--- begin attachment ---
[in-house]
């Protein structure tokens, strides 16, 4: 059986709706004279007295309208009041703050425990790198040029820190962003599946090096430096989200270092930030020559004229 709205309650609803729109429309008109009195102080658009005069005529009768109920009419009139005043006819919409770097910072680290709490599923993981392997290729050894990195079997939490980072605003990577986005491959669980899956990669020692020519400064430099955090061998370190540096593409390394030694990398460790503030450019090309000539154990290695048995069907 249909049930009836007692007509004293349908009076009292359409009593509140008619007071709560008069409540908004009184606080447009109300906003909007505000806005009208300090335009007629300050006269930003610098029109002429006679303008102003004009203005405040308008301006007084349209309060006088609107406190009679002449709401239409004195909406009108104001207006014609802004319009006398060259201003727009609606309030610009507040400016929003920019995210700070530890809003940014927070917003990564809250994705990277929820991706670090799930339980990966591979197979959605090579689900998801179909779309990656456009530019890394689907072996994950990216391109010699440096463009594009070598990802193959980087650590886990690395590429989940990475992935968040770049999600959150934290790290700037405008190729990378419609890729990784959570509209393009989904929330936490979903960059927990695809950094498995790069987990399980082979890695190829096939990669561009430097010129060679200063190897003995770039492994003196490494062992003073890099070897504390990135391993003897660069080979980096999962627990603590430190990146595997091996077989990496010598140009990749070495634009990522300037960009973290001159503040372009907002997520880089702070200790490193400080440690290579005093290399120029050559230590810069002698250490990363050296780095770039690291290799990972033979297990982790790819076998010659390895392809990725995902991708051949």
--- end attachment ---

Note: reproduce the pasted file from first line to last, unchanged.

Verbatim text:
[in-house]
């Protein structure tokens, strides 16, 4: 059986709706004279007295309208009041703050425990790198040029820190962003599946090096430096989200270092930030020559004229 709205309650609803729109429309008109009195102080658009005069005529009768109920009419009139005043006819919409770097910072680290709490599923993981392997290729050894990195079997939490980072605003990577986005491959669980899956990669020692020519400064430099955090061998370190540096593409390394030694990398460790503030450019090309000539154990290695048995069907 249909049930009836007692007509004293349908009076009292359409009593509140008619007071709560008069409540908004009184606080447009109300906003909007505000806005009208300090335009007629300050006269930003610098029109002429006679303008102003004009203005405040308008301006007084349209309060006088609107406190009679002449709401239409004195909406009108104001207006014609802004319009006398060259201003727009609606309030610009507040400016929003920019995210700070530890809003940014927070917003990564809250994705990277929820991706670090799930339980990966591979197979959605090579689900998801179909779309990656456009530019890394689907072996994950990216391109010699440096463009594009070598990802193959980087650590886990690395590429989940990475992935968040770049999600959150934290790290700037405008190729990378419609890729990784959570509209393009989904929330936490979903960059927990695809950094498995790069987990399980082979890695190829096939990669561009430097010129060679200063190897003995770039492994003196490494062992003073890099070897504390990135391993003897660069080979980096999962627990603590430190990146595997091996077989990496010598140009990749070495634009990522300037960009973290001159503040372009907002997520880089702070200790490193400080440690290579005093290399120029050559230590810069002698250490990363050296780095770039690291290799990972033979297990982790790819076998010659390895392809990725995902991708051949």